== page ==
Interview: Activist Emily Hunter talks Greenpeace Film, Father's Legacy
A documentary about the origins of Greenpeace has become something both powerfully personally and universally inspiring for Emily Hunter. It’s a film she had no part in making, but it’s a story into which she was born.
“I didn’t watch the rough cut, I didn’t know what was going to unfold,” says Emily Hunter of How to Change the World. The documentary directed by Jerry Rothwell, which showed at Sundance this year and now released in Toronto, chronicles the founding of Greenpeace by Emily’s late father Robert Hunter and a group of activists. “What I saw was a film that accurately portrayed my father; his humanity, perhaps his flaws. He is a very relatable character that people can have empathy towards; someone who was a reluctant leader.”
“He wanted to share ideas and empower people to become their own change makers, become inspirations.”
Hunter has taken up the pursuits of her father; the 31-year-old Canadian is an environmental activist, filmmaker, speaker, and author. She is known as the eco-huntress, having worked with Greenpeace and Sea Shepherd, traveling the world to encourage vigilance and inspire change. Without involvement in the film, she was nervous as to what would unfold; anxiety though has been replaced with both pride and an overwhelming surge of emotion.
“I’ve had to step away from the film, even though I do love it,” says Hunter, who talked to Ecorazzi on the phone ahead of the Toronto release. “What I can see though is people, young and old, who have never known [my father] who really connect to him on a personal level. It’s incredibly moving to see that reaction.”
Her father employed the notion of the ‘mind bomb,’ something more than just potent images and video (though the film does find great power in utilizing never-before-seen archival footage). They were uniquely-told exploits and events meant to galvanize a public that may be too complacent with familiar narratives. “These stories were different: they were of human stewardship [of the planet] instead of domination. We can use our consciousness as the greatest tool for revolution.”
Today’s ‘mind bomb’ says Hunter involves the arctic, a land mass seemingly up for grabs and whose ownership will dictate the future of the planet for decades. “It is a literal tipping point for runaway climate change,” she says. “We can either continue on with an old story of fossil fuel dependency, or turn this into a sanctuary and transition ourselves into renewable energy.”
“We can potentially win this, we can stop it before it happens,” says Hunter, who cites some 7 million supporters pushing towards making the arctic a safe haven, like the Antarctic Specially Protected Area. “It’s one of the few areas that is literally our cooling system, and if we lose this, then we are accepting a runaway acclimate change situation all for the short-term profits of a few oil companies. A few will benefit from, and the rest of us will suffer”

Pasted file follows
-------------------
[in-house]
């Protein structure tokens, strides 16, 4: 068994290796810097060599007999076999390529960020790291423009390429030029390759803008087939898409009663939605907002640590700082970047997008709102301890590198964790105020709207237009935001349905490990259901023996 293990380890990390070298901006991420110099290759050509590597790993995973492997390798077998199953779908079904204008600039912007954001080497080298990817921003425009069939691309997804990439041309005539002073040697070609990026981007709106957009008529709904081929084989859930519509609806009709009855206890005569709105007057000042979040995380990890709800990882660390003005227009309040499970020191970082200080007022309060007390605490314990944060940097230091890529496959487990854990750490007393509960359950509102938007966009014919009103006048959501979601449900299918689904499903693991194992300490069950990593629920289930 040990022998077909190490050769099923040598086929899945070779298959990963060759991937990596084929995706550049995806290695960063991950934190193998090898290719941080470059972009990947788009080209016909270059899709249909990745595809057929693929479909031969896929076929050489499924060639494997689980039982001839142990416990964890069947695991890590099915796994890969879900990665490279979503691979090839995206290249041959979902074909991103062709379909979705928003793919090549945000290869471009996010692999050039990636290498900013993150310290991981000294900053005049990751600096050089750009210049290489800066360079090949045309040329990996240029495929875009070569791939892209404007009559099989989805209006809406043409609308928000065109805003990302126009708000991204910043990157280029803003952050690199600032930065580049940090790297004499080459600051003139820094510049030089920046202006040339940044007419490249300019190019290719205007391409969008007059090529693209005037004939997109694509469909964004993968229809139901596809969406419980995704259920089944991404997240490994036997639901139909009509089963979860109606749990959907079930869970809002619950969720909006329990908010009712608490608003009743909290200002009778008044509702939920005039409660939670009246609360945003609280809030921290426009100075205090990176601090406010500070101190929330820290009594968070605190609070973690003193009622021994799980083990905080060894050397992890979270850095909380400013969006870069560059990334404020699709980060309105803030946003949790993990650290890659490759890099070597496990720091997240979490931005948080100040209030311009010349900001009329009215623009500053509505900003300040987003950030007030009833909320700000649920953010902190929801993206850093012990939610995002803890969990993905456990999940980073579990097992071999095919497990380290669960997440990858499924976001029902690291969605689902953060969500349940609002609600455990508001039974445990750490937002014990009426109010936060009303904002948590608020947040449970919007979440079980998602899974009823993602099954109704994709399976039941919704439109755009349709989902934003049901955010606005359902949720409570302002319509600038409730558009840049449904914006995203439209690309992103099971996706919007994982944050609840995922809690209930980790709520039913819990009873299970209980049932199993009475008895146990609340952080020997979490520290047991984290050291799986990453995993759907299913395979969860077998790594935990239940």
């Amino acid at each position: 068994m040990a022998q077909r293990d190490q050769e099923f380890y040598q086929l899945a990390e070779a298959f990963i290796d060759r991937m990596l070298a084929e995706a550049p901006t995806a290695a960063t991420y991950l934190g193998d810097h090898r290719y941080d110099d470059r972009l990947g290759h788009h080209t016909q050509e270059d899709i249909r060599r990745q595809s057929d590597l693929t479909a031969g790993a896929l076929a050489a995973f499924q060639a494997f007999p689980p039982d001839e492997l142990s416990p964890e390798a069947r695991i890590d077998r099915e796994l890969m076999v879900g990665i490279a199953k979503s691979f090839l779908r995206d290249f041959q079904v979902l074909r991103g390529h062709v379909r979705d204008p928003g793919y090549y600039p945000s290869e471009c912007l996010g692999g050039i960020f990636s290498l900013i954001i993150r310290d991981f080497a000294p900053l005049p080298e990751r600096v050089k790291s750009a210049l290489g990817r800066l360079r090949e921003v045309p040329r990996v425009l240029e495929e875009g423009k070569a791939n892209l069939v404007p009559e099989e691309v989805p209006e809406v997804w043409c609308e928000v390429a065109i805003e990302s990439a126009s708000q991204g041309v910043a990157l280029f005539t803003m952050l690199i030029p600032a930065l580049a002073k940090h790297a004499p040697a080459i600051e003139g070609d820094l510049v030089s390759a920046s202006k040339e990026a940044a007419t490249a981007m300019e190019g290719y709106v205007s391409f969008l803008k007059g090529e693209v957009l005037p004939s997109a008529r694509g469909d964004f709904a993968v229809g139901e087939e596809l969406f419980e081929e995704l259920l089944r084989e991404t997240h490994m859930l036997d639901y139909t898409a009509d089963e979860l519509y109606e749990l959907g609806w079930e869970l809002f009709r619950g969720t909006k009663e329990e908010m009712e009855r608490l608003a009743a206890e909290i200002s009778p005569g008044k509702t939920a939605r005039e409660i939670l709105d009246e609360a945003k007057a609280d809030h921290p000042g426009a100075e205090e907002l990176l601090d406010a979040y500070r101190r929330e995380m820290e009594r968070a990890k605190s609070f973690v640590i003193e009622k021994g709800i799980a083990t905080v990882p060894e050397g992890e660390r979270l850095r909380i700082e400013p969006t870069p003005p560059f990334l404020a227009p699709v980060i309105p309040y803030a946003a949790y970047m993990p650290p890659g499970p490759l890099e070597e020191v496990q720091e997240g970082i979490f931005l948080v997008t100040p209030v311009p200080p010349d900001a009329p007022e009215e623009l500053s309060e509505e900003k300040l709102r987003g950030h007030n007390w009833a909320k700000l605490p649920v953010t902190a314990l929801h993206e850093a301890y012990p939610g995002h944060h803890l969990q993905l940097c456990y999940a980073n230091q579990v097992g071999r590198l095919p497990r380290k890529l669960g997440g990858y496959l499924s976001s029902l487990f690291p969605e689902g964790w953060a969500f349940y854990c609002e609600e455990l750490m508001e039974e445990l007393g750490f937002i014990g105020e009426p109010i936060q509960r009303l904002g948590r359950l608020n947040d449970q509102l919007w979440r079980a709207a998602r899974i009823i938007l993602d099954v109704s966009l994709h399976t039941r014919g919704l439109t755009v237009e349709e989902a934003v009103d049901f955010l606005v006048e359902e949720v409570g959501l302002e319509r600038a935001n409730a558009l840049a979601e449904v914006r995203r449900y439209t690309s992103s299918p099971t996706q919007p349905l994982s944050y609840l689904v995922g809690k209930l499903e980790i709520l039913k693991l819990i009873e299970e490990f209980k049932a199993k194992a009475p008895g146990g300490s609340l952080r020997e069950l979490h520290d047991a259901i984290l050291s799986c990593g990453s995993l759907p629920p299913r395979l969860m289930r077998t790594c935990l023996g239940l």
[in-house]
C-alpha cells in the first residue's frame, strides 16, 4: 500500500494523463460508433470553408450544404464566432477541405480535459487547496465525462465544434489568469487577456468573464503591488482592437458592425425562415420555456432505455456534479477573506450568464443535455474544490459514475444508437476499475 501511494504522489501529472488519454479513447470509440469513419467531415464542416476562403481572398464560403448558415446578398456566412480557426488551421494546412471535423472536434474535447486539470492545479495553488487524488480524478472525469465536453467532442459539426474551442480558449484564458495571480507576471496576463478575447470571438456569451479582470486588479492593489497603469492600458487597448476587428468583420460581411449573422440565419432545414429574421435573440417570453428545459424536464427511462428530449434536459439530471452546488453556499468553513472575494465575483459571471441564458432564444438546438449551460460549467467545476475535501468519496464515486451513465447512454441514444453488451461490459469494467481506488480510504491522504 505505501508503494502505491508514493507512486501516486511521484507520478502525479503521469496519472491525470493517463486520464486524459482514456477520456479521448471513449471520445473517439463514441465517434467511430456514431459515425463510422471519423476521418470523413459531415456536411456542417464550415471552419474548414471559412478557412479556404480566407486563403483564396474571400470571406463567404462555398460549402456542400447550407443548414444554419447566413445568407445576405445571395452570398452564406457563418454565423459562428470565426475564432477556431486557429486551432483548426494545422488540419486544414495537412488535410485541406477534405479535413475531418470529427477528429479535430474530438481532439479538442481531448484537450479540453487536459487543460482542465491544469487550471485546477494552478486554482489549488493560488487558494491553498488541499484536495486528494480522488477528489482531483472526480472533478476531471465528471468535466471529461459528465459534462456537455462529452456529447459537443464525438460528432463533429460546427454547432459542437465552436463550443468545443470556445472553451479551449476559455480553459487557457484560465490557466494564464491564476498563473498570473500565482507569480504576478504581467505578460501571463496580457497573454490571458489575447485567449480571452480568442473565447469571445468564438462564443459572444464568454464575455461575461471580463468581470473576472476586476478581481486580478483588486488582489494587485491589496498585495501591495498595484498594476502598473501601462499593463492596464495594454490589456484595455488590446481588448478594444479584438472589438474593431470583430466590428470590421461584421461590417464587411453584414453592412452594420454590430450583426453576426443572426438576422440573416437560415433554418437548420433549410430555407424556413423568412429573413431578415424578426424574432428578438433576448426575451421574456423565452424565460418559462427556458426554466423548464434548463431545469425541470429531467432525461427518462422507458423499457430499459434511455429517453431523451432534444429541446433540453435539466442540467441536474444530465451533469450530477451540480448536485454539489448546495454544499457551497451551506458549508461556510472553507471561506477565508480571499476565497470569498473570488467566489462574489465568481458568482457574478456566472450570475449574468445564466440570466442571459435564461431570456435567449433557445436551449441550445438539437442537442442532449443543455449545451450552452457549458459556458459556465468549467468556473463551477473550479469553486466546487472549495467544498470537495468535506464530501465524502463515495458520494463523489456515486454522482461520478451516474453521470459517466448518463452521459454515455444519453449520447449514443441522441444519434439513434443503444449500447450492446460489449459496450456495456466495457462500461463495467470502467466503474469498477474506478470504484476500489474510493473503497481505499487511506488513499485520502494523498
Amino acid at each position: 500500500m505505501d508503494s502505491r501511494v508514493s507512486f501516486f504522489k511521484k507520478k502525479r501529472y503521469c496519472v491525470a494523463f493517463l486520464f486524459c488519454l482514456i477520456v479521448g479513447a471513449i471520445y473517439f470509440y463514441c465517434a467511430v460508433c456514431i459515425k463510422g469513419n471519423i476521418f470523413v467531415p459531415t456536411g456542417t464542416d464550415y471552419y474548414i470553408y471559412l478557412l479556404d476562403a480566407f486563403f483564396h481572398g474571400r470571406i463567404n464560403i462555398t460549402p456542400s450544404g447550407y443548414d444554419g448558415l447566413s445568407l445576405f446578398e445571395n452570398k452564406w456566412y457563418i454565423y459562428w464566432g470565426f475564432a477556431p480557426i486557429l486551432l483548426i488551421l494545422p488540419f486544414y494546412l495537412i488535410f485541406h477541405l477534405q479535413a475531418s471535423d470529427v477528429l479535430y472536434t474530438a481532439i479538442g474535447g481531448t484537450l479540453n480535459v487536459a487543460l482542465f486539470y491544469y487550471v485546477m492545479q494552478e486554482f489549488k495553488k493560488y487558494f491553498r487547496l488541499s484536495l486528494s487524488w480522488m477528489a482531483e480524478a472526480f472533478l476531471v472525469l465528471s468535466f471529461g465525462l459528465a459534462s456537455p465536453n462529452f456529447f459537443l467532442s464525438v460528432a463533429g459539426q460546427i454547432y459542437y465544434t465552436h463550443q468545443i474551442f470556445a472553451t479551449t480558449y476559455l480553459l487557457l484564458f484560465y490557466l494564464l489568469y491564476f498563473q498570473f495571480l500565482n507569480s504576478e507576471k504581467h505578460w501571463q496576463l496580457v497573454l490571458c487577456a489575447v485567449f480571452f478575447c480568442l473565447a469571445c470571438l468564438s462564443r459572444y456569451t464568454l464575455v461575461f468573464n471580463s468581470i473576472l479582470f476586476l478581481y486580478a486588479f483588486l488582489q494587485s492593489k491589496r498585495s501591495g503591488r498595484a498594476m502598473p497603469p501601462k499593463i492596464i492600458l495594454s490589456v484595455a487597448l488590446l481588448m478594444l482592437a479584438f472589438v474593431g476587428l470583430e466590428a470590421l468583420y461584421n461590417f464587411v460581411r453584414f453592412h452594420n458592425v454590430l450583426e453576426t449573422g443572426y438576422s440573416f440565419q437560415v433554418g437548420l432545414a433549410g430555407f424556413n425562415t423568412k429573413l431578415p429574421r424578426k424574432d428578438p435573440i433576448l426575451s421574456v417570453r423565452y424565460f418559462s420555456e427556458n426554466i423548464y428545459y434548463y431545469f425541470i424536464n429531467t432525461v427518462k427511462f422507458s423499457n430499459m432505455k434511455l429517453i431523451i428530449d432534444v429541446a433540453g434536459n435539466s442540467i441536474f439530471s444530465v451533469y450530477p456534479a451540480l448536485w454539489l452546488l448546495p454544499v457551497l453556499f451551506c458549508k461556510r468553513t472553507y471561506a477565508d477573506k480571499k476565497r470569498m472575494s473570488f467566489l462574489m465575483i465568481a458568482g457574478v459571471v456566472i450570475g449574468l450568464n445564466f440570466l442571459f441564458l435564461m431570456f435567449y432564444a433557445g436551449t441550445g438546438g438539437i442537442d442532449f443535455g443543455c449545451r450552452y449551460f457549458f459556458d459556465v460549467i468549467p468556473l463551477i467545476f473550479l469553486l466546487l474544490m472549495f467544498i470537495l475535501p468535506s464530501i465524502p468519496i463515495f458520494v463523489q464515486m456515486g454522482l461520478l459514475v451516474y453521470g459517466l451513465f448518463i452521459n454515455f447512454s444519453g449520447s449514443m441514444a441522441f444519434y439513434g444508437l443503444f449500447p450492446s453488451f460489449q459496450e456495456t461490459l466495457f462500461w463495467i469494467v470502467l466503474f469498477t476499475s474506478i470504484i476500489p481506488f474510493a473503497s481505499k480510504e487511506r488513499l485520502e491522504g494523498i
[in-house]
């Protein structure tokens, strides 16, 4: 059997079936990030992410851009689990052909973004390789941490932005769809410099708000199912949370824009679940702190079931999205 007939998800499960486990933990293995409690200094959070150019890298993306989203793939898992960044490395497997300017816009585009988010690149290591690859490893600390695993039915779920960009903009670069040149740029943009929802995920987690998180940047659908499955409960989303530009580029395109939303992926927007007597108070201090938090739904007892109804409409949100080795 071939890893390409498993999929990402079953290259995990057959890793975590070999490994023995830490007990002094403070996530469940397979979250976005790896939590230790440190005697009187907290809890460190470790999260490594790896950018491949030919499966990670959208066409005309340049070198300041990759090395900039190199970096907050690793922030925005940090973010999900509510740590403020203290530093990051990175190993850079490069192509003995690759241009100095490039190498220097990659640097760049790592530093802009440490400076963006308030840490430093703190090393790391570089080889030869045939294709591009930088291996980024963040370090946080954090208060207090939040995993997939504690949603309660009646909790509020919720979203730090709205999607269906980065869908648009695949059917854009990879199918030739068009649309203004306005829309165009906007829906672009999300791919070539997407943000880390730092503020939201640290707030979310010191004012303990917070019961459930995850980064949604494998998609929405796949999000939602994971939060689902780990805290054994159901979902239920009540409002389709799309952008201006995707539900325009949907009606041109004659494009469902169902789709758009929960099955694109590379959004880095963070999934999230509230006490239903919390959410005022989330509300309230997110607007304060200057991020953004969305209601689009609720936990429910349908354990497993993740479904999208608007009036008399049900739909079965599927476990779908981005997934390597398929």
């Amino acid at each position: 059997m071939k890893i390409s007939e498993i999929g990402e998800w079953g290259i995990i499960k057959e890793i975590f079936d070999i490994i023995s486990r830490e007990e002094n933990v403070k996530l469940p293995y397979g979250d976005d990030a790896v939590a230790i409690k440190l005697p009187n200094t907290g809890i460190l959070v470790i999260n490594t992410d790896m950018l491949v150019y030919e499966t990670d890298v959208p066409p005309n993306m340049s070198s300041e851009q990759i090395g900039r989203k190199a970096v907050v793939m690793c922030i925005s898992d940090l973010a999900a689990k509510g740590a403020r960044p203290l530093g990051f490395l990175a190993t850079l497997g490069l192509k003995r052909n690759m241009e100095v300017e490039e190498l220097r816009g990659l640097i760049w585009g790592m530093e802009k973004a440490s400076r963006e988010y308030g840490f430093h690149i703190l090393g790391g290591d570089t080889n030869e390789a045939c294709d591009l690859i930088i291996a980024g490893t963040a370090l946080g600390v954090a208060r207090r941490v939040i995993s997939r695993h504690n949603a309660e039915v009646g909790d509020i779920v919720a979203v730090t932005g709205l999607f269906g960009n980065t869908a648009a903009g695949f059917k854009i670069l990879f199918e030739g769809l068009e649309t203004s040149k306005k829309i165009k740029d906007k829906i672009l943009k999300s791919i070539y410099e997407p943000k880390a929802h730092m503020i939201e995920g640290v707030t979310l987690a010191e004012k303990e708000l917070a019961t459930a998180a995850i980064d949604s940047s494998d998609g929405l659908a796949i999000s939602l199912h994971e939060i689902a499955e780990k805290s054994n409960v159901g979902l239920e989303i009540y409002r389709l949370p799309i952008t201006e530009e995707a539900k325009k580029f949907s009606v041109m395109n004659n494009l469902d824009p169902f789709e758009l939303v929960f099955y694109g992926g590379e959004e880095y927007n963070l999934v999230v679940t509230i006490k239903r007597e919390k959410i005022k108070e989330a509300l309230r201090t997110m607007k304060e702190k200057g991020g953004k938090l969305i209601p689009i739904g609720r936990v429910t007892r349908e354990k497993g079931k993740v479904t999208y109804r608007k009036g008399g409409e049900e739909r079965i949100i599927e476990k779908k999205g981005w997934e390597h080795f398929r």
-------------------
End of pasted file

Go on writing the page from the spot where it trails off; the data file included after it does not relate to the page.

Hunter contends that our culture needs to become more active and aware. While Rothwell has said that it was a hard decision as to how much graphic footage to include in the documentary (which includes seals beheaded and whales harpooned), Hunter says we all need to bear witness. Of course she grew up with such scenes.
“I woke up to the realities of the world,” she says of her upbringing. “People need to wake up a little bit and realize what’s going on. And this is stuff from the 70s,” Hunter says of the film’s footage, “what’s happening now is even far more graphic.”
“Generally in our culture, were very much pacified, very much sheltered, very much a culture that is turning a blind eye.”
Tragedies like the murder of Cecil the Lion is an example of many becoming acutely aware of one particular problem around the world. Articles and pictures circulated rapidly, galvanizing communities and governments while creating outrage as well as conversation on social media. For Hunter, events like this hold greater meaning.
“It shows our fights are going to be many generations in the making,” she explains. “We have fought for endangered acts, we have fought against international trading, we’ve won battles, yet still there is a lack of enforcement. A doctor from the states to go kill an endangered species from a population that will be lost within our lifetime.”
Hunter is currently working with Greenpeace, as well as a strategic voting organization looking to make the tar sands part of the conversation in the upcoming Canadian national election.
“Just because we won fights in the past, doesn’t mean it’s done. We all are part of a cultural change, part of a consciousness change. We can’t just get policies, can’t just get laws. We need more people involved doing this work, and it can’t just be a few select activists.”